Jonah is such a great and well-known story that we’re going to spend this whole month studying Jonah’s story. You see, when stories are so familiar to us that we start telling them through Bob the Tomato and Larry the Cucumber, we often forget about the real meaning behind the story, and we tend to only focus on the parts that we remember. There is a wealth of meaning to be found in Jonah’s story, and there are a bunch of ways that Jonah’s story can impact and change our own life stories. So let’s dive in and see what we can learn, ok?
Now you heard the first part of the story read to you a few minutes ago, but I’m betting that many of you didn’t need it to be read – a lot of us probably know this by heart. I’m looking for real responses here – does anyone want to summarize the story of Jonah for us, in just a few short sentences? (Responses)
For our purposes today, the first part of the story can be summed up like this: God called to Jonah to Nineveh, but Jonah didn’t want to go. Make sense?
Specifically, Jonah tried to run away to a place called Tarshish. This is important, so I want to camp out here for just a minute
Jonah started in a town called Joppa. This town was on the Mediterranean coast, a little north of Jerusalem. From there, God called him to Nineveh. Nineveh was the capital city of the Assyrian Empire. We’ll talk more about that in a minute. So Nineveh was about 500-600 miles to the east of Jonah. For a comparison, that would be like God calling you to go from Alger, OH east to Philadelphia, that’s a 5-600 mile trip.
But Jonah didn’t want to follow God to Nineveh. Instead, Jonah tried to flee to Tarshish. Tarshish was about 2500 miles west of Jonah. For a comparison, that would be like traveling from Alger, OH all the way west to Portland, OR. Tarshish was a town in what is now southern Spain. And it wasn’t chosen at random. At this point in history, Jonah’s people believed Tarshish to be the end of the world, the furthest west you would ever dare to go. They still believed that the earth was flat and that it was possible to fall off the edge. And they thought the edge was just a little further west from Tarshish. So instead of following God to Nineveh, Jonah ran literally as far as he could possible go in literally the opposite direction.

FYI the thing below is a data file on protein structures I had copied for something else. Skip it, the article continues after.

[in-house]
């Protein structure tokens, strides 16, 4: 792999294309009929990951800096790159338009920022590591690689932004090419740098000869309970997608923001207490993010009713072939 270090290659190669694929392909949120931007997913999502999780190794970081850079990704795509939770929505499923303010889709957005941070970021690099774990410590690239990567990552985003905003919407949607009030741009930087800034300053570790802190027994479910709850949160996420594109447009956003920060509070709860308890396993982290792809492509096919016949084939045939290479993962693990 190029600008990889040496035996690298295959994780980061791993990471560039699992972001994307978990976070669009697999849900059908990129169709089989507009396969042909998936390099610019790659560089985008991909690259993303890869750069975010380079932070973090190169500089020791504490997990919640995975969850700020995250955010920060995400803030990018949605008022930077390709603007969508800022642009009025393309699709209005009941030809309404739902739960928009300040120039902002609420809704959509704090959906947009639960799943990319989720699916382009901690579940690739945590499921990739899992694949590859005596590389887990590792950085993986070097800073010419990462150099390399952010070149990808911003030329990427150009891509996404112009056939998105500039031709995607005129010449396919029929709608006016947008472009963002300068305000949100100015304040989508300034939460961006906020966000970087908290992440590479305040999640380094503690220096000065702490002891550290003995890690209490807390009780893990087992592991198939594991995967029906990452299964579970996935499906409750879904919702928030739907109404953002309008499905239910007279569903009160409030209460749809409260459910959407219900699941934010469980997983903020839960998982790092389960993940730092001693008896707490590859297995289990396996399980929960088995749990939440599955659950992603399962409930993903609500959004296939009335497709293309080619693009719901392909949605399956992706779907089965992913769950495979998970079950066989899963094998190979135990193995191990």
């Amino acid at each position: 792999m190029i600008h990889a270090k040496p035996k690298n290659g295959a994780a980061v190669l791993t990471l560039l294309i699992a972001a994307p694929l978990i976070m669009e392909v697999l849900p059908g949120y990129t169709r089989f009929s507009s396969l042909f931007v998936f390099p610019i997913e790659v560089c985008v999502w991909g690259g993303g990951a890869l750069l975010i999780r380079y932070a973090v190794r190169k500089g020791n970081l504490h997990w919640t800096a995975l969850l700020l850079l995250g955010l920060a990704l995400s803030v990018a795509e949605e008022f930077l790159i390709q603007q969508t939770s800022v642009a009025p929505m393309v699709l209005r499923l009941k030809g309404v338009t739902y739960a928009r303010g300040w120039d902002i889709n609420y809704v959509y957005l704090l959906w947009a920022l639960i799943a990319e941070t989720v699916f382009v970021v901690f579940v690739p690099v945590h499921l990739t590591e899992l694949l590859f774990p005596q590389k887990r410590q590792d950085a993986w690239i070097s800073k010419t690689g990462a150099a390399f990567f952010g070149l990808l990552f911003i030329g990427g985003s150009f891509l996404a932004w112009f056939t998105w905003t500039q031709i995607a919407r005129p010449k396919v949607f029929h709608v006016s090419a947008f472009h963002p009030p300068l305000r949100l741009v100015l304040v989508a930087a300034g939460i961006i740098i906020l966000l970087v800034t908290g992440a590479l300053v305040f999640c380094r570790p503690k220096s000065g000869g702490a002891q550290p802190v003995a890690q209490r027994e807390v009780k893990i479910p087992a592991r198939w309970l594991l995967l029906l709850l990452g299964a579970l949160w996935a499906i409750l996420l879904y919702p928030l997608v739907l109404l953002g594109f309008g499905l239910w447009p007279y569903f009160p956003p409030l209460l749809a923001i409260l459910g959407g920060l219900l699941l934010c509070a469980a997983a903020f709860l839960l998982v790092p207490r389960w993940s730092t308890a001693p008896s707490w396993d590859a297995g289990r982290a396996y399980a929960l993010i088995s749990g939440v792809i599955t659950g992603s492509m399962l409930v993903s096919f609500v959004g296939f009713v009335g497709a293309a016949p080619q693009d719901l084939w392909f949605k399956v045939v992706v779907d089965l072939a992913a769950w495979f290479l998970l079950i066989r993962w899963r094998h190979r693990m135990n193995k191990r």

Now this seems strange to me. Why did Jonah try to run so far away, why were Jonah’s actions so dramatically opposite what God wanted? I think the answer lies in what God’s call to Nineveh really meant.
Like I said earlier, Nineveh was the capital of the Assyrian Empire. To the Jewish people at that time, Assyria was known as an evil empire, the enemy of the Jewish people. Throughout the ancient world, Assyria was known and feared for their terrifying military power and their despicable brutality toward rebels and enemies.
In 772 BC, Assyria destroyed the Northern Kingdom of Israel. You might remember that the Biblical nation of Israel was made up of 12 tribes: Judah, Benjamin, Joseph, Reuben, Isaachar, all of them. These 12 tribes were once one unified nation, but there came a time when they split apart, and there were two kingdoms: The Southern Kingdom of Judah, with the tribes of Judah & Benjamin; and the Northern Kingdom of Israel, with the other 10 tribes.
So back in 772 BC, Assyria defeated and took over the Northern Kingdom of Israel, captured those 10 tribes, and deported them all to other places all around the Empire. Those 10 tribes basically ceased to exist. You don’t hear from them anymore. They’re known as the 10 Lost Tribes of Israel.
So realize where God is calling Jonah – God is calling Jonah to cross over into enemy territory and prophesy against the capital city of Assyria, the archenemies of the Jewish people. Israel and Judah were tiny, and Assyria was a huge empire. They would squash whole nations like a bug. What would they do to Jonah?! How many of you would really follow that call?
So Jonah had the reaction you would expect – he tried to escape God’s call to Nineveh and tried to sail away to Tarshish. But here’s the message I want you to get today: Jonah couldn’t escape God’s call.
Now it wasn’t for lack of trying. Jonah tried to escape by sailing in literally the opposite direction, literally as far away as he could go. But God sent a storm to stop him.
Jonah tried to escape the storm by going to sleep down under the deck. But God sent the captain to wake him up and keep him from escaping the storm.
Jonah tried to escape everything by having the sailors throw him into the sea, saying that would calm the storm and keep them all from dying. I really think that was just a last-ditch effort from Jonah to avoid this call – he would rather drown in the sea then go to Nineveh! But God sent a giant fish to keep him from drowning.